Neurosurgery for mental illness can only be performed with the informed consent of the person and the approval of the Mental Health Tribunal.
Neurosurgery for mental illness
Neurosurgery for mental illness is a surgical procedure performed on the brain. It is used to treat people with severe and incapacitating mental illness who have not responded to other treatments.
Neurosurgery for mental illness is most commonly used to treat severe depression and obsessive-compulsive disorder. It is always performed by a neurosurgeon.
Neurosurgery for mental illness was previously known as psychosurgery.
When can neurosurgery for mental illness be performed?
Neurosurgery for mental illness can only be performed on a person who has given informed consent in writing. No guardian, parent or other substitute decision maker may consent to neurosurgery for mental
illness on behalf of another person.
The Mental Health Tribunal must also approve the treatment.
The person’s treating psychiatrist must make an application to the Tribunal for a hearing and provide the Tribunal with written evidence of the person’s informed consent.
The Tribunal is made up of three members: a lawyer, a psychiatrist and a community member. The Tribunal can ask an independent neurosurgeon to provide expert advice.
The person has the right to attend the hearing and to be represented.
The treating psychiatrist will present evidence about how the neurosurgery for mental illness will benefit the person. The treating neurosurgeon may also attend the hearing and provide information if
required by the Tribunal.
The Tribunal can only approve neurosurgery for mental illness if it is satisfied that –
- the person has given informed consent, and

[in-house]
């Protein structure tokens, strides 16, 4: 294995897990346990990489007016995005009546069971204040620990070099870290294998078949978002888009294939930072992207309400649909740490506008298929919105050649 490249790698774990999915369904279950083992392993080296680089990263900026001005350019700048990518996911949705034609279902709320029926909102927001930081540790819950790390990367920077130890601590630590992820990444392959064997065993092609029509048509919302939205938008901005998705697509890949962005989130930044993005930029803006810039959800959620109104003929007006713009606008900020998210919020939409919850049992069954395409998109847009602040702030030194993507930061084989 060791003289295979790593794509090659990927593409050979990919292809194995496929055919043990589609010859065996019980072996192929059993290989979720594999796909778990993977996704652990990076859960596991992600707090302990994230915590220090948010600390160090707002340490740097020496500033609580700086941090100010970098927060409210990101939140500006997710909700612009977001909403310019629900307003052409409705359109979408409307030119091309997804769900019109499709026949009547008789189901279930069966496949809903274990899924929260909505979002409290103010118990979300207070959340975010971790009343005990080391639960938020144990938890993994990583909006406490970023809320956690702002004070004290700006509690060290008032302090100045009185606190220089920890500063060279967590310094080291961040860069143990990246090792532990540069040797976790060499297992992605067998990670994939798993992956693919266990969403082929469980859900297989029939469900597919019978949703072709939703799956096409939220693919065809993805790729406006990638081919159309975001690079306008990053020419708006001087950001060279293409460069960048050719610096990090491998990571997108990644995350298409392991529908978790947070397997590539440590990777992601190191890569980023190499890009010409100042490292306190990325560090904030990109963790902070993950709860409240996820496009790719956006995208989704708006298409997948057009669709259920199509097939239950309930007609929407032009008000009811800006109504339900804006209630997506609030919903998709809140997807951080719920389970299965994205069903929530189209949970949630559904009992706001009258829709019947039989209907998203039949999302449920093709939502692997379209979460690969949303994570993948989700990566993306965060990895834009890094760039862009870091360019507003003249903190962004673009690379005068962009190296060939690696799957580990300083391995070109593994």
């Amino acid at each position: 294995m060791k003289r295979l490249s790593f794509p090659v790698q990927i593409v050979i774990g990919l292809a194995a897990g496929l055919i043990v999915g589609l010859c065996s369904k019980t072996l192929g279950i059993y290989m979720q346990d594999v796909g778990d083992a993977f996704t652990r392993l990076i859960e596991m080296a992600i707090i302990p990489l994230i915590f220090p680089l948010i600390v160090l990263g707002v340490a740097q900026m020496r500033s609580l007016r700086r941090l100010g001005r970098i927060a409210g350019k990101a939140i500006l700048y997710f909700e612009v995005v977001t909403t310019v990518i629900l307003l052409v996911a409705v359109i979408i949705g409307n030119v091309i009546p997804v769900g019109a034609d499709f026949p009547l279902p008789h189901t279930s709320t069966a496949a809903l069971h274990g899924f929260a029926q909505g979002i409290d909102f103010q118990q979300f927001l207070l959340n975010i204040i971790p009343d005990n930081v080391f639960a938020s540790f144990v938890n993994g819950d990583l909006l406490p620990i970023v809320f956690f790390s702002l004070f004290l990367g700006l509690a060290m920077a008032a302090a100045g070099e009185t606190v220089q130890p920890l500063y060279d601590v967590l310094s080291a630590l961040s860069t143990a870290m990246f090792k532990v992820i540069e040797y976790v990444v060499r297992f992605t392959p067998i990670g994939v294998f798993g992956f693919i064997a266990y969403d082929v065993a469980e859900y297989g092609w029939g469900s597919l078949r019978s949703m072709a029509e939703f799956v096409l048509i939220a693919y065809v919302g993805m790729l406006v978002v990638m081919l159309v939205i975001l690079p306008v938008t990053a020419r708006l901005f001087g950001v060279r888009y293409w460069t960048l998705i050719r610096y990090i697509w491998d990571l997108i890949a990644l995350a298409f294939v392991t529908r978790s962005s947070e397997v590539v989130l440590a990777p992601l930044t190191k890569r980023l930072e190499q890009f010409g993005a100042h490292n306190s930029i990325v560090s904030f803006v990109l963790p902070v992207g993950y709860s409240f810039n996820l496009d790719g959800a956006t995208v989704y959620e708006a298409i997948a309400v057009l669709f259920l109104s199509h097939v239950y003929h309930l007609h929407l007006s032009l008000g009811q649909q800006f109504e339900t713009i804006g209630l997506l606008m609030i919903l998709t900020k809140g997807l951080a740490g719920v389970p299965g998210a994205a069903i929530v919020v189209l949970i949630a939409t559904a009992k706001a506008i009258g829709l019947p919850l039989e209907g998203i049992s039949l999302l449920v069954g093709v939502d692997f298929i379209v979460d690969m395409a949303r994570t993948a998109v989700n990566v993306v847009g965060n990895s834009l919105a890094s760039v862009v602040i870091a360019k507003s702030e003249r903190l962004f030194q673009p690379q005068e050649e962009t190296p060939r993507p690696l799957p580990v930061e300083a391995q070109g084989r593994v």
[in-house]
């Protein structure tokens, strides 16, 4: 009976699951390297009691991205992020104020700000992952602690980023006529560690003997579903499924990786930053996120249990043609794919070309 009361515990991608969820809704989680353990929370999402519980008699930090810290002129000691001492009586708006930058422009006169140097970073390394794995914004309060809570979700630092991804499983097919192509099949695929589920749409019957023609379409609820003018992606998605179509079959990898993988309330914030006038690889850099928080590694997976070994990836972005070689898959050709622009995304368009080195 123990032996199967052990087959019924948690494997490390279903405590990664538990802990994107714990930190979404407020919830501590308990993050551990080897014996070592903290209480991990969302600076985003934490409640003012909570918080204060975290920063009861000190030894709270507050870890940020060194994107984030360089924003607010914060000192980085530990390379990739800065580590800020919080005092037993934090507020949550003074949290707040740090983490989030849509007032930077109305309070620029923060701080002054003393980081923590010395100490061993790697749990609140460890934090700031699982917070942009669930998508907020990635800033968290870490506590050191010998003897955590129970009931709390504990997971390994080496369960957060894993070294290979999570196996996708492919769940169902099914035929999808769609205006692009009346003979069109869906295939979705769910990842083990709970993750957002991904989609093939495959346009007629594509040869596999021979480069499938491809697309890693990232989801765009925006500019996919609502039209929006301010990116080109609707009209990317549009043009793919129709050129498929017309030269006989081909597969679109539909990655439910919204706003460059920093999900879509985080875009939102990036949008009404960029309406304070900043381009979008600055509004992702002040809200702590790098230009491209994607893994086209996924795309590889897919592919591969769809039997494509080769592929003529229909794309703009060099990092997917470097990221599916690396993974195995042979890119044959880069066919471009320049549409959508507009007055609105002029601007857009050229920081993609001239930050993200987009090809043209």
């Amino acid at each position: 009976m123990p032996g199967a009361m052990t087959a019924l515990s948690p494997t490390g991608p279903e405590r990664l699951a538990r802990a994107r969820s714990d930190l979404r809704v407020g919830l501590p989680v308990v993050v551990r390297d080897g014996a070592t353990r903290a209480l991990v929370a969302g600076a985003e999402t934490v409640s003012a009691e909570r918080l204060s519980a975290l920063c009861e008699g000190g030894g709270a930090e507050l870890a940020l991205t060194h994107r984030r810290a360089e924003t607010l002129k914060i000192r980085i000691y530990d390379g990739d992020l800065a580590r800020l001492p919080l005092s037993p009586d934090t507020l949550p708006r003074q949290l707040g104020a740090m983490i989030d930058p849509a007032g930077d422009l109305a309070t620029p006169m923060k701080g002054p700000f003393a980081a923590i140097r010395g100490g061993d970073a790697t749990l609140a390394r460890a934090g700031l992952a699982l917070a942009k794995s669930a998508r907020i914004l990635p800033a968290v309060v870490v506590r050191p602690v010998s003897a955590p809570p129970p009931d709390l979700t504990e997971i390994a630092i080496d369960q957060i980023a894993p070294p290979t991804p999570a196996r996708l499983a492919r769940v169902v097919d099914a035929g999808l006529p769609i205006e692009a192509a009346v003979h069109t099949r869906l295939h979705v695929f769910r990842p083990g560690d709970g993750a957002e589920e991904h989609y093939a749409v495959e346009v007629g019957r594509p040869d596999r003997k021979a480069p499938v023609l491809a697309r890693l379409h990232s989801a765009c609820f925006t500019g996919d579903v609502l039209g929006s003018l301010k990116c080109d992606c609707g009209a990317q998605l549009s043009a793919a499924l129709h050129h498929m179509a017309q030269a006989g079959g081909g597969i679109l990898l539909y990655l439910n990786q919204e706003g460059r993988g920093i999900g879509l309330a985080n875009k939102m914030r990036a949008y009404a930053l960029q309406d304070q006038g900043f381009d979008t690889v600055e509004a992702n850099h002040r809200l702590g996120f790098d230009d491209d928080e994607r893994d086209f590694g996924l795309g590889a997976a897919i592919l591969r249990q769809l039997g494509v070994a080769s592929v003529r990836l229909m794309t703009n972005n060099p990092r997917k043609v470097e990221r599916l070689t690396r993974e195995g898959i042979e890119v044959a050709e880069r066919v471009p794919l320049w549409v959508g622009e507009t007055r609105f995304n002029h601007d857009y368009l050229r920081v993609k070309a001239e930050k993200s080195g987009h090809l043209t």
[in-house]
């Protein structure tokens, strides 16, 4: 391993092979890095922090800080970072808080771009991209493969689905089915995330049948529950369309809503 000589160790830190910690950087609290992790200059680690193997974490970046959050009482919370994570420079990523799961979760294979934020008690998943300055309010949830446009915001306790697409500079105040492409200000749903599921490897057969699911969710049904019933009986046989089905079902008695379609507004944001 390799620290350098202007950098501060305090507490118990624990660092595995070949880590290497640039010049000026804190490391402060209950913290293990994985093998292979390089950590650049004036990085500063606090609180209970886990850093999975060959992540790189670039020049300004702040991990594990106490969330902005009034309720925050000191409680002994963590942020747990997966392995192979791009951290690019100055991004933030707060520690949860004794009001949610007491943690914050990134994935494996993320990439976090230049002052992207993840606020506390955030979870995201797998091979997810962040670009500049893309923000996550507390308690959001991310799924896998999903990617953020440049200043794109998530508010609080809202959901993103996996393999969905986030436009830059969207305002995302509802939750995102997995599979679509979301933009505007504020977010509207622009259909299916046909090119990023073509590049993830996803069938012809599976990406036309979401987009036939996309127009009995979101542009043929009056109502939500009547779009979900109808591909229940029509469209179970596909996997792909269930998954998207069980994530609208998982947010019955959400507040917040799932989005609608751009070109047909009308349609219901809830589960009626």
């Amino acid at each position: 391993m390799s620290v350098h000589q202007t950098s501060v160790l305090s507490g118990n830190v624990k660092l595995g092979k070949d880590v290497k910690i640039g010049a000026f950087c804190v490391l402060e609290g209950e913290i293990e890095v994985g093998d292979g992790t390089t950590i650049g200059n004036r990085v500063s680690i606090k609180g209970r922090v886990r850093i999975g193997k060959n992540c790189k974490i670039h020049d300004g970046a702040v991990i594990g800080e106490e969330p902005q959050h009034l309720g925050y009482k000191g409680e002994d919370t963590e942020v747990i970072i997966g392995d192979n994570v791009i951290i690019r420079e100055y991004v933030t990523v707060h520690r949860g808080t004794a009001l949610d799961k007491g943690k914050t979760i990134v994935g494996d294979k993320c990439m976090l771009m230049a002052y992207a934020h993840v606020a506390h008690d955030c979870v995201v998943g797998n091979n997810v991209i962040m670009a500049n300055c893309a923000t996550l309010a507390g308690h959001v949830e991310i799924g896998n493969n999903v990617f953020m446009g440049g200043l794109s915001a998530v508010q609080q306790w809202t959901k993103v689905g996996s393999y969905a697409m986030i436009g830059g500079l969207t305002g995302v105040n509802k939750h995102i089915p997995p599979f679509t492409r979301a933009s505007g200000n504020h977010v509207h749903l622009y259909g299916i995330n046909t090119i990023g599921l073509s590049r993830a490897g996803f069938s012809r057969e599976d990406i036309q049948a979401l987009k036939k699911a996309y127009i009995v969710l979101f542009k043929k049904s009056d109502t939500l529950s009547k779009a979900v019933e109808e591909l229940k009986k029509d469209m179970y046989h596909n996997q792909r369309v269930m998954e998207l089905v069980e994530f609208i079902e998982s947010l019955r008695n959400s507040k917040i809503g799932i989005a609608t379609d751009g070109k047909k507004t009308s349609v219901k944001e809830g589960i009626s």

- the neurosurgery for mental illness will benefit the person.
In determining whether the performance of neurosurgery for mental illness will benefit the person, the Tribunal must have regard to:
- whether the neurosurgery for mental illness is likely to remedy the mental illness or alleviate the symptoms and ill effects of the
person’s mental illness
- the likely consequences for the person if neurosurgery for mental illness is not performed
- any beneficial alternative treatments that are reasonably available and the person’s views and preferences about those treatments
- the nature and degree of any discomfort, risks and common or expected side effects associated with the proposed neurosurgery for
mental illness, including the person’s views and preferences about any such discomfort, risks or common or expected side effects.
If the Tribunal is not satisfied about these matters it must refuse to approve neurosurgery for mental illness.
What happens after the neurosurgery?
The treating psychiatrist must provide a written report about the results of the neurosurgery to the Chief Psychiatrist within three months and again within 12 months of the surgery being performed.
The Chief Psychiatrist monitors the outcomes of neurosurgery and collects data on the effectiveness of the treatment. The Chief Psychiatrist may ask the treating psychiatrist to provide further information relating to the neurosurgery for mental illness and the results of that surgery if necessary.